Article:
The polyurethane foam of the invention has a density from 70 to 300 g/dm3, from 1 to 20 cells per cm, rebound resilience greater than 30%, elongation at break greater than 200%, tear propagation resistance greater than 1.2 N/mm, compressive strength greater than 4 kPa, and tensile strength greater than 200 kPa. The open-cell factor to DIN ISO 4590 of the polyurethane foam of the invention is moreover at least 50%, preferably from 70% to 99.9%, particularly preferably from 85% to 99%, and in particular from 90 to 98%. Polyurethane foams of this type are described in WO 2009/112576. Hydrophobic groups are used there to improve oil-absorbency. Said hydrophobic groups can either be subsequently applied in the form of a coating to the foam or are preferably comprised beforehand within a component for producing the polyurethane.

The polyurethane foams of the invention can be produced by various methods. Methods of this type are described in WO 2009/112576. Said foams can optionally be hydrophobicized subsequently by known prior-art methods. A method for applying a hydrophobic coating is described by way of example in WO 2005/074583. It is preferable that the polyurethane of the polyurethane foams of the invention requires no further treatment in order to have sufficient hydrophobicity for oil absorption. This is achieved by way of example if the components for production of the polyurethane have at least one hydrophobic group, for example one aliphatic, araliphatic, cycloaliphatic, or aromatic hydrocarbon radical having at least 8 carbon atoms. Methods for producing polyurethane foams of the invention which require no further treatment in order to have sufficient hydrophobicity for oil absorption are described via the embodiments described below.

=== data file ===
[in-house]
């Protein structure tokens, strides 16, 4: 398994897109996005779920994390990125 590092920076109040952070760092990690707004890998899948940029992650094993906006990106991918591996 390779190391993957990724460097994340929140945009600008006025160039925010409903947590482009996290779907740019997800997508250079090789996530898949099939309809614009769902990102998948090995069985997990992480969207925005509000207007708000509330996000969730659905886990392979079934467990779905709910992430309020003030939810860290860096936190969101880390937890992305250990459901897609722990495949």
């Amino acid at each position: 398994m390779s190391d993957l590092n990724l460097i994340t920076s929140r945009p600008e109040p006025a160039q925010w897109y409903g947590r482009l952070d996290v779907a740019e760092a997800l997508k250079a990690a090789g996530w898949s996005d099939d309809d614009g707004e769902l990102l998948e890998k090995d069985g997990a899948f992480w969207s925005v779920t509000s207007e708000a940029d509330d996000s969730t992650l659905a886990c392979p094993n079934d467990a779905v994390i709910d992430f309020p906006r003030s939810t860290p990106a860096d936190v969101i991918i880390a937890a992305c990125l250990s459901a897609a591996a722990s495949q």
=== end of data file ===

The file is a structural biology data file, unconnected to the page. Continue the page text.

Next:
In a first embodiment, the open-cell polyurethane foams of the invention are obtained via a method in which a) compounds which have isocyanate groups and which are based on a1) MDI and optionally a2) polyetherols, and/or on a3) polyesterols, where the content of MDI having a functionality greater than 2 is smaller than 30% by weight, based on the total weight of the MDI a1), b) relatively high-molecular-weight compounds having groups reactive toward isocyanate, comprising polyetherols and/or polyesterols, c) blowing agent comprising water and also optionally d) chain extender, e) catalyst, and also f) other auxiliaries and/or additives are mixed to give a reaction mixture and are permitted to complete reaction to give the polyurethane foam, where the relatively high-molecular-weight compound b) used comprises a mixture comprising polyester polyol and hydrophobic, hyperbranched polyester.